The Question?

When you began this journey, did you shop your product or service or did you shop the problem that your product or service would solve?

I find this question very important when building a business. Are we following our passion and dreams or actually lending our dreams to a product or service that can solve a problem, which will provide sustainability for your company. It’s like applying for a grant. Many people think they have a great idea for someone to fund. When in reality, your idea needs to fit the goals and mission of a granting organization. It’s all about how you fit in the grantee’s world and so it also is about the consumer that you will be serving.

“The concept is deceptively simple: form hypotheses around the problem that your product solves, and around the product itself, test these hypotheses with those who could be your potential customers to verify, iterate or exit. This discovery process is part of the larger customer development model where the minimally viable product resulting from customer discovery undergoes validation testing among customers.” (Venture Atlanta)

I agree with Venture Atlanta when they say it’s deceptively simple. You have to get the buy in from a group of strangers that will agree that what you are offering will solve their problem. And remember the problem may not exist yet. Once you gather real data, you are testing or tweaking to make adjustments from their feedback. Then you hit the pavement again to gather another round of feedback. In this round, you have your reality check of where the pairing of the product/service and the consumer provides conclusive evidence; to draw a conclusion you hope will say that you have made the right decision and it makes sense financially.  It’s the beginning or the end.

Just think, you haven’t sold a thing, but you have gathered valuable information that will allow you to be profitable. This in depth approach to gaining a viable consumer following could make the difference in a start-up’s continued success.

5 Phases of Customer Discovery

Phase 0-Get Buy-In

Phase 1-Start Your Hypothesis

Phase 2- Test and Qualify Your Hypothesis

Phase 3-Test and Qualify the Product Concept

Phase 4-Verify

An in-depth study of the 5 Phases of Customer Discovery can be found in Steve Blank’s The Four Steps to the Epiphany. (pg. 53-105) In addition, Venture Atlanta provides a wonderful set of Customer Discovery Tips


Blank, Steven G. The Four Steps to the Epiphany: Successful Strategies for Products That Win. 2nd ed. California: Steve Blank, 2013.

Customer Discovery Basics. (2013, March 7). Retrieved February 15, 2017, from

ENT 601 -Week 5 Reflections

eZine Article-Better or Perfect

In a recent blog entitled “What Does Flawless Look Like,” I wrote consumers anticipate better, not perfect. Better has a place to go, perfect is stuck. Perfect is based on personal preference. The perfect color that matches your eyes, the steak that is grilled to perfection – medium, medium well, or well-done; the perfect ingredients for a baked good or the perfect seasoning for an entrée. Perfect is “me focused.” But better is “other focused.” As an entrepreneur, the dream or vision is yours, but the reality of it is in the hand of others, the consumer.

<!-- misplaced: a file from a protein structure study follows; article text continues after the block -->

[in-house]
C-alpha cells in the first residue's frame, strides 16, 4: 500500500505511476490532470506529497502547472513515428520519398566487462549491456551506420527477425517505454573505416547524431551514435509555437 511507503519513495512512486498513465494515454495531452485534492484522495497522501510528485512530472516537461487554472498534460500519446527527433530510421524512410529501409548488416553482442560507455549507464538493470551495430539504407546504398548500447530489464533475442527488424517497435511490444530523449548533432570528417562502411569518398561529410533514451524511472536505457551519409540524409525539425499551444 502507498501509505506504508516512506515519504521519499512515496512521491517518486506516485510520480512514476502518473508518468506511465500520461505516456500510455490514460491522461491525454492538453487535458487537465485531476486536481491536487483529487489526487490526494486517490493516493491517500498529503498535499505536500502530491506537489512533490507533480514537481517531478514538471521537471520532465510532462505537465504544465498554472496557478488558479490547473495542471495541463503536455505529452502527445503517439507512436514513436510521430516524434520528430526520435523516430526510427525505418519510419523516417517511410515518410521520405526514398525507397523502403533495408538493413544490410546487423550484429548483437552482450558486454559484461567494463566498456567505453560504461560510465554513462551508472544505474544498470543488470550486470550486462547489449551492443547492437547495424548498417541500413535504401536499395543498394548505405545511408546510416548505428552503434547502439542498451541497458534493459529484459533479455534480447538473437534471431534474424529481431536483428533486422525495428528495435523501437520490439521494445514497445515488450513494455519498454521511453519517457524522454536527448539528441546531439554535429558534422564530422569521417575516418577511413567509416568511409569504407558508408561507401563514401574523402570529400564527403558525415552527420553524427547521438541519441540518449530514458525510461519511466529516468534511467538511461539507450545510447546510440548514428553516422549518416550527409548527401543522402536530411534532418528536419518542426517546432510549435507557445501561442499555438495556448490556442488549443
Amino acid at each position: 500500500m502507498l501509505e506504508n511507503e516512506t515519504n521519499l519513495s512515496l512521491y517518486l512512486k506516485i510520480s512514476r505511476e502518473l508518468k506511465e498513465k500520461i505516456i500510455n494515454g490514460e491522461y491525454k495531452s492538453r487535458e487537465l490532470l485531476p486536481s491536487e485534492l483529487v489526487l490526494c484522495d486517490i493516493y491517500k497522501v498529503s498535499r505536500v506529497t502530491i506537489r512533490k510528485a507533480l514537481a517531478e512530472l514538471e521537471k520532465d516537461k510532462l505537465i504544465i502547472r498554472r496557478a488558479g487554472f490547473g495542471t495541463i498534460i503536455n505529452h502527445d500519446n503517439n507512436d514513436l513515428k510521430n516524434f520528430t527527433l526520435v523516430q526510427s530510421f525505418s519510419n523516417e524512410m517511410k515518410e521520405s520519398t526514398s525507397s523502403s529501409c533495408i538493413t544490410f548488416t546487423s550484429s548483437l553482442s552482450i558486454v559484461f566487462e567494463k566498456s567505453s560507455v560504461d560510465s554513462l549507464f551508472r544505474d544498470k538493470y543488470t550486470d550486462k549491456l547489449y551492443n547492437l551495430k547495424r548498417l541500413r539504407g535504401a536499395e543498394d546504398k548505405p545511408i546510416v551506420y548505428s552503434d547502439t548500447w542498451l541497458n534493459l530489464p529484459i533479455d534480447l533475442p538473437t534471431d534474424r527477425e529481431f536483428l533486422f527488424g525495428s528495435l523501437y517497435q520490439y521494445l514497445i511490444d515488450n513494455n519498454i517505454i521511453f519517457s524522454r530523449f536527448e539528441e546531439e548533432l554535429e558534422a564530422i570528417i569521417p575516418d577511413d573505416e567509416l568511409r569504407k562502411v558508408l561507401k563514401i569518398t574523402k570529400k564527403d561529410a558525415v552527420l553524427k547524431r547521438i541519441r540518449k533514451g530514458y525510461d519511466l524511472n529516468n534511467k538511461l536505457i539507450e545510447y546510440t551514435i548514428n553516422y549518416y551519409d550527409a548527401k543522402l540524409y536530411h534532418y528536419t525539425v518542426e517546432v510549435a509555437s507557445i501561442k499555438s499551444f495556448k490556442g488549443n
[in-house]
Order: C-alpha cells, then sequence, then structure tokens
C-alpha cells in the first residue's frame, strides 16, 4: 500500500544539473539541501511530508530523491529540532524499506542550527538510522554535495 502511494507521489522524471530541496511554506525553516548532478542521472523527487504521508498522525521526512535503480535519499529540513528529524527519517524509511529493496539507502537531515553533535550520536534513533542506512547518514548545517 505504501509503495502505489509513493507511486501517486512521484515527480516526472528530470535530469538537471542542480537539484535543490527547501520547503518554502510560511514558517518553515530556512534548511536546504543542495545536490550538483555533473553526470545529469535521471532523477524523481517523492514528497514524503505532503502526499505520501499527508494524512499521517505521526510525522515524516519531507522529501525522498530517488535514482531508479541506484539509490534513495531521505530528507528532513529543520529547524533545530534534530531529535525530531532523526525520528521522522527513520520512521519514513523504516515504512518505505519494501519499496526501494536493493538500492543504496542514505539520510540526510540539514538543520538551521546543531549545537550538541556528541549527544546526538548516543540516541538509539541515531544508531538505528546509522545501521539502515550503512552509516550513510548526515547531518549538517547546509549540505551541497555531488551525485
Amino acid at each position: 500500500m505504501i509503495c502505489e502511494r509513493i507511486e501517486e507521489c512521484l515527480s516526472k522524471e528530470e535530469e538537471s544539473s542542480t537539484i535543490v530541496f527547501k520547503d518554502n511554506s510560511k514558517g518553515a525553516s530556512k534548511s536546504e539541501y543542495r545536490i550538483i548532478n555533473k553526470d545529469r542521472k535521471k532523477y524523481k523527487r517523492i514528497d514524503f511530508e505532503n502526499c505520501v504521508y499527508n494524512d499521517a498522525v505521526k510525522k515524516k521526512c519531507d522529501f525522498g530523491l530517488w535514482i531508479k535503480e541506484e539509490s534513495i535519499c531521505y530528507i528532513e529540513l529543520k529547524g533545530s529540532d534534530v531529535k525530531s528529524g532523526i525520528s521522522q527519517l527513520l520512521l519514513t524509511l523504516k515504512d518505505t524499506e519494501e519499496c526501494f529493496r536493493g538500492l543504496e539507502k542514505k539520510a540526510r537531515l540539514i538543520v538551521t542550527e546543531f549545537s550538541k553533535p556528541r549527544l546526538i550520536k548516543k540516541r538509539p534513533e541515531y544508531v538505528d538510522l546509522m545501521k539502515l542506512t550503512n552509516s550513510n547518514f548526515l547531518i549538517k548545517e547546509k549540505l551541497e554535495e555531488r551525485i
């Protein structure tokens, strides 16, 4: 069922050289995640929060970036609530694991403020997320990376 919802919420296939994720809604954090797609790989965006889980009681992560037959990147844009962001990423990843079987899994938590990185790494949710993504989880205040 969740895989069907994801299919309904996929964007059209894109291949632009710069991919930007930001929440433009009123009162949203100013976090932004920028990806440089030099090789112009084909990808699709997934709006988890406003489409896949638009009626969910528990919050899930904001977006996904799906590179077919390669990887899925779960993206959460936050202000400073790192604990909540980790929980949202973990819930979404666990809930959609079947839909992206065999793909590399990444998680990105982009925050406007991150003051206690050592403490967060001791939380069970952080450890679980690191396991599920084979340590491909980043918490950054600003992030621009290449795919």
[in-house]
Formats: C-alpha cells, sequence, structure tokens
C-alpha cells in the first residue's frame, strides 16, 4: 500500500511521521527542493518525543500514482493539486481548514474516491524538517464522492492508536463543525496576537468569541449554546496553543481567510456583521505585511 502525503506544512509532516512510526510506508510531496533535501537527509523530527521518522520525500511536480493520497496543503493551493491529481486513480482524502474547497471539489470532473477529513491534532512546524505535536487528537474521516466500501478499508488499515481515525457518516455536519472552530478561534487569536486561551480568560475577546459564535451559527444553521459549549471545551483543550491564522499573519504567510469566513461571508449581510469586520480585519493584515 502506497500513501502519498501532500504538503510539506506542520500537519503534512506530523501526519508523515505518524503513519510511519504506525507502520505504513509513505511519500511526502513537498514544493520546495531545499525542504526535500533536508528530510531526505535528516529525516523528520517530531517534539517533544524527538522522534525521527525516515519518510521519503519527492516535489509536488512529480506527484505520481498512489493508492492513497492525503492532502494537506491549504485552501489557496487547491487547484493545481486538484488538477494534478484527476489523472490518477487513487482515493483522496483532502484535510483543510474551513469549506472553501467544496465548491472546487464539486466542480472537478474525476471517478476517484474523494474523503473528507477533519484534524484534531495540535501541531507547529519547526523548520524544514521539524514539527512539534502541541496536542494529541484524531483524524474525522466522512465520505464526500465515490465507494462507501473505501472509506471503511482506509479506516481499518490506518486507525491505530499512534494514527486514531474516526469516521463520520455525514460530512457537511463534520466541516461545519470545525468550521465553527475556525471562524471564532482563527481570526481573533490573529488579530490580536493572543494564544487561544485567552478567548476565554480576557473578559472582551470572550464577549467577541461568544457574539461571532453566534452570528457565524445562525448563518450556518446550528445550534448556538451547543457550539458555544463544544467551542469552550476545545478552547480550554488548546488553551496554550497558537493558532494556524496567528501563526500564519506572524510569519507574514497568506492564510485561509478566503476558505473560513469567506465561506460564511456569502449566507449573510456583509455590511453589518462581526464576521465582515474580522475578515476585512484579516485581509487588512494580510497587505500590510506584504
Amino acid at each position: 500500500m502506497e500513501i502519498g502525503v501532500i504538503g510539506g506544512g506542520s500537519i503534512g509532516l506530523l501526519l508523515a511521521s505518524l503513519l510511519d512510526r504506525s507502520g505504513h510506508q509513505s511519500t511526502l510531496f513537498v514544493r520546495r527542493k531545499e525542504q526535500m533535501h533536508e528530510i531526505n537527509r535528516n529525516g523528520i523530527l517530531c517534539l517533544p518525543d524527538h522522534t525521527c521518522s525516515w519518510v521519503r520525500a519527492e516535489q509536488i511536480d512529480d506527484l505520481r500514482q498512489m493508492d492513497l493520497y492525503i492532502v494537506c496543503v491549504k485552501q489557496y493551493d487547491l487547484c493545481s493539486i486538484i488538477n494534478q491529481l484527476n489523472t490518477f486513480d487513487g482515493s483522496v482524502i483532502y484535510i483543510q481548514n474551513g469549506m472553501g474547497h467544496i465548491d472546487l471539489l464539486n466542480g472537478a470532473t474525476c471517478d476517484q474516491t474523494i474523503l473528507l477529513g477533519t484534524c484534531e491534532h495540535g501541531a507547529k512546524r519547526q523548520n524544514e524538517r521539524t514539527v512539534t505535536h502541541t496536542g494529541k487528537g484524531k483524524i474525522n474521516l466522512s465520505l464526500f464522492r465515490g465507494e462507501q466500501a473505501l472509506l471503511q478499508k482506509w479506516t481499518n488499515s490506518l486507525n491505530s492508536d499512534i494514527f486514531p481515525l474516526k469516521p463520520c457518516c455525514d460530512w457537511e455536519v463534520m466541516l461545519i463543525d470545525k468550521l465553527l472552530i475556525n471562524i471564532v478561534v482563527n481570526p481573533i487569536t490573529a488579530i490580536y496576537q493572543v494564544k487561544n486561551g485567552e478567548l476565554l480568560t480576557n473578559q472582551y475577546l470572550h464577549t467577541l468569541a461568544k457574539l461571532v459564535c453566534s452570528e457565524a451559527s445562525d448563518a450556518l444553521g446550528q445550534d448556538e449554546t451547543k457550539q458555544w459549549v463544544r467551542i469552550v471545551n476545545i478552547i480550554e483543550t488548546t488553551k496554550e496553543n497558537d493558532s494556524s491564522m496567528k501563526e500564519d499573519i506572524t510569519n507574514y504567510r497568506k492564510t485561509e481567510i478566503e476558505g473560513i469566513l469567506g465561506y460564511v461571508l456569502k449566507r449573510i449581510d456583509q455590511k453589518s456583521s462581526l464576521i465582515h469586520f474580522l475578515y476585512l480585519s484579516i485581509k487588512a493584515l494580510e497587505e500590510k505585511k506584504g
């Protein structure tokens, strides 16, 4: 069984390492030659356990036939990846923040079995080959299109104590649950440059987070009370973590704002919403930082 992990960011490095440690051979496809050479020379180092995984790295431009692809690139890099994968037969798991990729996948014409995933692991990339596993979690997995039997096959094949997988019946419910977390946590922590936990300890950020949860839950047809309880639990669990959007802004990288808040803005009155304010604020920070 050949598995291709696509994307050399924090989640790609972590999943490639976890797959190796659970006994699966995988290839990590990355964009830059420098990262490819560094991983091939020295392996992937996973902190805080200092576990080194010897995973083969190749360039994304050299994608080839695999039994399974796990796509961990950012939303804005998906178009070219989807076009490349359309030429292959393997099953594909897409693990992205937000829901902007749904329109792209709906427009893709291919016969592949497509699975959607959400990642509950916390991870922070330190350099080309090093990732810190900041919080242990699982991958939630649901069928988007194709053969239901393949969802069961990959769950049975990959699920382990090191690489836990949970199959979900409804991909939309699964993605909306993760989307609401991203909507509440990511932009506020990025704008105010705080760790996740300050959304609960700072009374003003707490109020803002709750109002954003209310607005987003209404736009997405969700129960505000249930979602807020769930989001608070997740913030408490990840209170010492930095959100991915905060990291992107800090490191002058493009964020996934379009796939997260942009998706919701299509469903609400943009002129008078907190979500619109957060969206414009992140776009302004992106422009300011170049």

Entrepreneurship starts as a small business. At this point, are you a small business owner or an entrepreneur? Perfect is consumer focused for solving problems around them? Better is consumer focused by always seeking to solve problems, especially the ones that do not exist yet on a global scale. This is the realm where innovation reigns. This place of scale also defines the small business owner and the entrepreneur. Both are important and vital to the economy, but at different levels.
“Small businesses are the backbone of this country. They create jobs, come up with new ways of doing old things, and help keep money in the local community.” (Spring, 2014) Spring contributes the difference to “… different styles of leadership and thoughts on running their business. One is not better than the other, they’re just different.” She gives four areas that support her position. Small business owners have a great idea to solve a community problem, whereas entrepreneurs have “big ideas that haven’t been tested, diagnosed or worked through.” Small business owners “hold steady” making calculated decisions with a clear outcome. Entrepreneurs” love risk”, diving in with confident and banking on a favorable outcome. Small-business owners ponder on “things that need to be finished this week”. Entrepreneurs are “thinking ahead six months, allowing others to run their business while they continue moving towards the next better offering to the public. (Spring, 2014)

Currency symbolizes movement. With the perfect product of service, the buck stops, but with a better product or service, the buck keeps flowing into different currency streams to a national or international level. Continuously making it better and different was Steve Jobs’ philosophy. In the movie Jobs, there were key statements made which set Apple and Steve Jobs in the innovation realm beyond the competition. He “willed” things into existence. “How does someone know what they want if they’ve never even seen it?” He said, “Make things better; we don’t stop innovating.” His “risk disguises promise” drive made Apple one of the most profitable corporations in America.